Twenty meticulous portraits--including three of the artist at different ages--make up the detailed, classical painting of the synagogue in the Polish town where artist Maurycy Gottlieb was born.
Next to it hangs another work by Gottlieb, a giant oil on canvas. The work depicts Jesus in a synagogue surrounded by Polish Jews.
The paintings are among some 70 works by 21 artists on display at the Jewish Museum through March 17 in an exhibition titled “The Emergence of Jewish Artists in Nineteenth-Century Europe.”
“Jews Praying in the Synagogue on Yom Kippur,” on loan from the Tel Aviv Museum of Art, and “Christ Preaching at Capernaum,” from the Polish national gallery in Warsaw are being displayed together in public for the first time.
Susan Goodman, senior curator-at-large for the Jewish Museum, said reuniting the two works “speaks to the condition of 20th century Jewry.”
Gottlieb, she said, “very much functions as a Polish nationalist and a Jew.”
The exhibition features artists who struggled to reconcile their spiritual, cultural and national identities during a time of great change, both in Jewish life and in European society. The artists’ works illustrate the dual identity, both in subject matter (some mixed Jewish and Christian images) and style.
Gottlieb and his 10 siblings, born into a wealthy Orthodox Jewish family in Galicia, were among the few Jewish students to attend German-language public schools during the Austro-Hungarian Empire. Their father wanted to prepare them for modern life, which required interaction with non-Jews.
The enormous Gottlieb painting from Tel Aviv--it measures 1067/8 inches by 821/4 inches--was completed a year before the artist’s death at age 23 in 1879.
A panel affixed to the Torah offers an ominous Hebrew inscription: “Donated in memory of the late honored teacher and rabbi Moshe Gottlieb of blessed memory, 1878.” It foreshadows his untimely death, the cause of which remains shrouded in mystery. It was rumored that his fiancee, pictured in the painting, was engaged to another man two weeks before his death, Goodman said.
The other painting--also large and employing the same careful, classical style--was not finished before Gottlieb died. The outlines of several portrait sketches are revealed on an otherwise polished composition aping the style of Dutch master Rembrandt.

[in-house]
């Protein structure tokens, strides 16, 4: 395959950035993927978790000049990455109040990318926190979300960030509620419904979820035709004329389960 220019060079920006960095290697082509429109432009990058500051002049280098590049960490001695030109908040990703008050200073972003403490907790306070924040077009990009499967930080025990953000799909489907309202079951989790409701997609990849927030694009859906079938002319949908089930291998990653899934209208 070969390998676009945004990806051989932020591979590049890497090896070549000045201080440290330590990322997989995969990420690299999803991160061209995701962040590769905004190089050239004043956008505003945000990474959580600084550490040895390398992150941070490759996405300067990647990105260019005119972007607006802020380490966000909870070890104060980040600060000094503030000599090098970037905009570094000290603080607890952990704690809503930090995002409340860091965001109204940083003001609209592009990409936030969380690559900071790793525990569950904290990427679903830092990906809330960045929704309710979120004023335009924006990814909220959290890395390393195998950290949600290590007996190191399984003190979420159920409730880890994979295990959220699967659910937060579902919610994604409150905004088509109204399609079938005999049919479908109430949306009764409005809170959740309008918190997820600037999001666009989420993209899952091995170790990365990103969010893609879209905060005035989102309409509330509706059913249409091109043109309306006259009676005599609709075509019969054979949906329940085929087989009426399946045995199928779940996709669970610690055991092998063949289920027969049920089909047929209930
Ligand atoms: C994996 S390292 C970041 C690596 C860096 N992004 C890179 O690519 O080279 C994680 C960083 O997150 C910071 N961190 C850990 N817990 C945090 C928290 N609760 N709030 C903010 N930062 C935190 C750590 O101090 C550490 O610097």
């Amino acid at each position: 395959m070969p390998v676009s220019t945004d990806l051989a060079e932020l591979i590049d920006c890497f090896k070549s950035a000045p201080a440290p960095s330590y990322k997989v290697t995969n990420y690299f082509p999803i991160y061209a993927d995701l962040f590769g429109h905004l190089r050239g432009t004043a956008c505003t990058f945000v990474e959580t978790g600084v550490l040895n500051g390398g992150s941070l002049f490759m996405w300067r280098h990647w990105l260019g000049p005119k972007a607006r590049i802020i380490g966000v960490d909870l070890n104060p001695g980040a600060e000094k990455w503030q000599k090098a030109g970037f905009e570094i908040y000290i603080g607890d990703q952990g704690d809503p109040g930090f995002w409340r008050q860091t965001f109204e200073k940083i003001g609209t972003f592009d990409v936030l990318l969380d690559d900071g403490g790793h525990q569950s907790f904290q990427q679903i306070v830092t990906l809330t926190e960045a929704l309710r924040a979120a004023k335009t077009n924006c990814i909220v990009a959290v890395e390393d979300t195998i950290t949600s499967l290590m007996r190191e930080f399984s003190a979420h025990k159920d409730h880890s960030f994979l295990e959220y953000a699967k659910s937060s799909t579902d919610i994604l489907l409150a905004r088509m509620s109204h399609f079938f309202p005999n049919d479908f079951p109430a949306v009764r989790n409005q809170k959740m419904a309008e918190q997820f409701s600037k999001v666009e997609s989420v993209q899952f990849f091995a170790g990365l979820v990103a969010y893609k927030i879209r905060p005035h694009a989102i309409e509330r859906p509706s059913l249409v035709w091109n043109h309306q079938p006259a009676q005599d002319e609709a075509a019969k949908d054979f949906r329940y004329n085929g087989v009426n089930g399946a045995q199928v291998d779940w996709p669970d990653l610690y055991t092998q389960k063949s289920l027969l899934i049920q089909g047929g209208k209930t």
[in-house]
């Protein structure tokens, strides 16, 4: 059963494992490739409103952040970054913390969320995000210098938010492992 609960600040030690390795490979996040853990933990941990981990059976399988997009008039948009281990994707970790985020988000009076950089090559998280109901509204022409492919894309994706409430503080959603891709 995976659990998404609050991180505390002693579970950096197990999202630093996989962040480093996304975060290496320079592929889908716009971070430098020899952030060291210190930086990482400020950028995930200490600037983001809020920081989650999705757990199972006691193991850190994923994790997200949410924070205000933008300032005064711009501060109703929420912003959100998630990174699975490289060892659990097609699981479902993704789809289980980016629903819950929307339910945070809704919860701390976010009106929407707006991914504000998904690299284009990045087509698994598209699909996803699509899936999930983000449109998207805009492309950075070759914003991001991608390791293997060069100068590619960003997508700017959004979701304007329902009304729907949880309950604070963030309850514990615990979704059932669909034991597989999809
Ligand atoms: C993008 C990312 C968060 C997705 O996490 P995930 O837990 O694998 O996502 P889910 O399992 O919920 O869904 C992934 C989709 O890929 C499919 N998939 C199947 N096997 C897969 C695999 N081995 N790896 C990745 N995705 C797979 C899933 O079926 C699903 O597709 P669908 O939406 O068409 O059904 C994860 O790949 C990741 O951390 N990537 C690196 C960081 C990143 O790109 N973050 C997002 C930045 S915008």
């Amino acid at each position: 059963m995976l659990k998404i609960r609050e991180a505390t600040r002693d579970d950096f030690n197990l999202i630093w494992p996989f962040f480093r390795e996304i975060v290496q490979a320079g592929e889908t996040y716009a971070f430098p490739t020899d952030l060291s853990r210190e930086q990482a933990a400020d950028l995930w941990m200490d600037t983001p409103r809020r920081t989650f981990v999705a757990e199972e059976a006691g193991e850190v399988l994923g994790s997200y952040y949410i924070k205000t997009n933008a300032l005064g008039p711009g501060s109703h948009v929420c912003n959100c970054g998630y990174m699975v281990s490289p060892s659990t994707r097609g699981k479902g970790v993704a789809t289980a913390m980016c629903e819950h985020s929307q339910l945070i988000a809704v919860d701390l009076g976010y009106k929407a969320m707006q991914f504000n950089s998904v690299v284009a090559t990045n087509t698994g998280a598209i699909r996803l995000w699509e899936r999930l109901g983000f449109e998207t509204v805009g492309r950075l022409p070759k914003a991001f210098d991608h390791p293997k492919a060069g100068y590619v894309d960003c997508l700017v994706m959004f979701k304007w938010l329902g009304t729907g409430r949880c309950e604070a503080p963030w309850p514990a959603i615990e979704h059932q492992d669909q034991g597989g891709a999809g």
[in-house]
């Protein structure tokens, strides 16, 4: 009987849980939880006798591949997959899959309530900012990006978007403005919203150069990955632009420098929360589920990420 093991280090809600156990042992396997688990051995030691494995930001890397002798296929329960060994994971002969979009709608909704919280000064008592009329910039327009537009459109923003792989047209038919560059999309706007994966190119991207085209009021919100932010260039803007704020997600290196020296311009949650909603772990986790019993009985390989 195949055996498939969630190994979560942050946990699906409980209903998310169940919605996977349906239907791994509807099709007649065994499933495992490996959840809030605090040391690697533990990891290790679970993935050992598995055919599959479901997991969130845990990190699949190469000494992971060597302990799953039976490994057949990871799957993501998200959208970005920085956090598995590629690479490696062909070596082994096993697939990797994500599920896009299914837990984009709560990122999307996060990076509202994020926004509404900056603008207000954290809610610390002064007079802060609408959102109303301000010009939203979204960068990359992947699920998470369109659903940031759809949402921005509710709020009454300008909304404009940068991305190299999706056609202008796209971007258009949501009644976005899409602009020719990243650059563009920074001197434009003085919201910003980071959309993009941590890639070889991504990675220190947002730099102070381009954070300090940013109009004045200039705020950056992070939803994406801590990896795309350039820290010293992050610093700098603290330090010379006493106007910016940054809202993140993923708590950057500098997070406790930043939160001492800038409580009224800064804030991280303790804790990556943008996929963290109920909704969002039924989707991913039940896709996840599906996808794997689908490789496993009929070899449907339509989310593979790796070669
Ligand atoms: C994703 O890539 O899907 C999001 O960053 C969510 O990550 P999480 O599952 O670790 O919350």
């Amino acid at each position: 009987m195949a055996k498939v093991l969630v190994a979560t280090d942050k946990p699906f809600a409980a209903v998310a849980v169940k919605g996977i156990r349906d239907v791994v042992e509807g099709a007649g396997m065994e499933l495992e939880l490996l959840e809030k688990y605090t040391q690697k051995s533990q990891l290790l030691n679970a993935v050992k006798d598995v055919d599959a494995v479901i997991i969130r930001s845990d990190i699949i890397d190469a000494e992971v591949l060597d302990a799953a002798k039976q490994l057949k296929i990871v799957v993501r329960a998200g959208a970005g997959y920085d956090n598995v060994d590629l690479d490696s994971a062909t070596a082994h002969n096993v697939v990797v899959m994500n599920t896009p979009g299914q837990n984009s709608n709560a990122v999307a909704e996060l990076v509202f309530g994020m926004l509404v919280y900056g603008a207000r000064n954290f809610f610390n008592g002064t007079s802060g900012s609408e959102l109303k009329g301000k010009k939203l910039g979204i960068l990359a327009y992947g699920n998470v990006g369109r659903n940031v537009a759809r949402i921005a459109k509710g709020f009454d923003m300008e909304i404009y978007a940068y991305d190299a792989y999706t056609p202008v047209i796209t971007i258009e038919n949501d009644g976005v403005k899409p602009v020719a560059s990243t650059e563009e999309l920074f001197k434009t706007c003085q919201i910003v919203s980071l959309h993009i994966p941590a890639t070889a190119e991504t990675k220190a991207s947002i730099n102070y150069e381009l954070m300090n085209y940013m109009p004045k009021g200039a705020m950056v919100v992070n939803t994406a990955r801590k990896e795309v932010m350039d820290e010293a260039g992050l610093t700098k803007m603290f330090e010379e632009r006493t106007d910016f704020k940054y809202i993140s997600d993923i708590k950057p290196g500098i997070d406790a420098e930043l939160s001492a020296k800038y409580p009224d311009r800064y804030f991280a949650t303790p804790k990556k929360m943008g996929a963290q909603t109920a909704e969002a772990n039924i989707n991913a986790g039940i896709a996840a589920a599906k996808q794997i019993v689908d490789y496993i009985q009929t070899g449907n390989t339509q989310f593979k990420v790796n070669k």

Both paintings are typical of Gottlieb’s skilled technical work, done on a large scale with an elaborate cast of characters enveloped in period costumes and lavish settings.
In an adjacent, smaller room, two oil-on-canvas paintings by Samuel Hirszenberg are hung on opposite walls.
“The Black Banner” (1905) depicts Hassidic men carrying a casket draped in a black banner, with an open book strapped to one side. The horrified faces of the fleeing masses--including young boys and elderly, bearded men--are gaunt and pale. The sky above is stormy and flows along with the dark-clad procession.
“The Jewish Cemetery” (1892) shows three women in a graveyard overgrown with dark grass. The sky is mostly blue, yet still stormy. One woman appears to be grabbing at the headstones, some felled or partly uprooted. Another woman covers her eyes with her hands as her head bends back, while the third woman covers her ears as she bends over at the waist.
“Banner” and “Cemetery” make strong political statements against the pogroms in the late 19th and early 20th centuries that prompted many Jews to flee to America.
As social conditions for Jews improved, the artwork focused more on the emerging styles--abstract, impressionist, avant-garde--that marked a more liberated, cosmopolitan Europe.
In “Sitting (Marietta),” Broncia Koller-Pinnel uses Vienna’s fin de siecle style to depict a nude woman, her legs extended as she sits with her head turned toward the viewer against a flat background of squares. Her red hair and a gilded square framing her head mimic the style of Austrian painter Gustav Klimt, known for his burst of color patterns. The oil on canvas from 1907 was among the first nudes painted by Jews.
Koller-Pinnel and Tina Blau, whose works are also part of the exhibition, were well-known at the beginning of the century in Austria before falling into obscurity. Both women converted to Christianity in the late 19th century, a possible reason for their exclusion from earlier Jewish art exhibitions.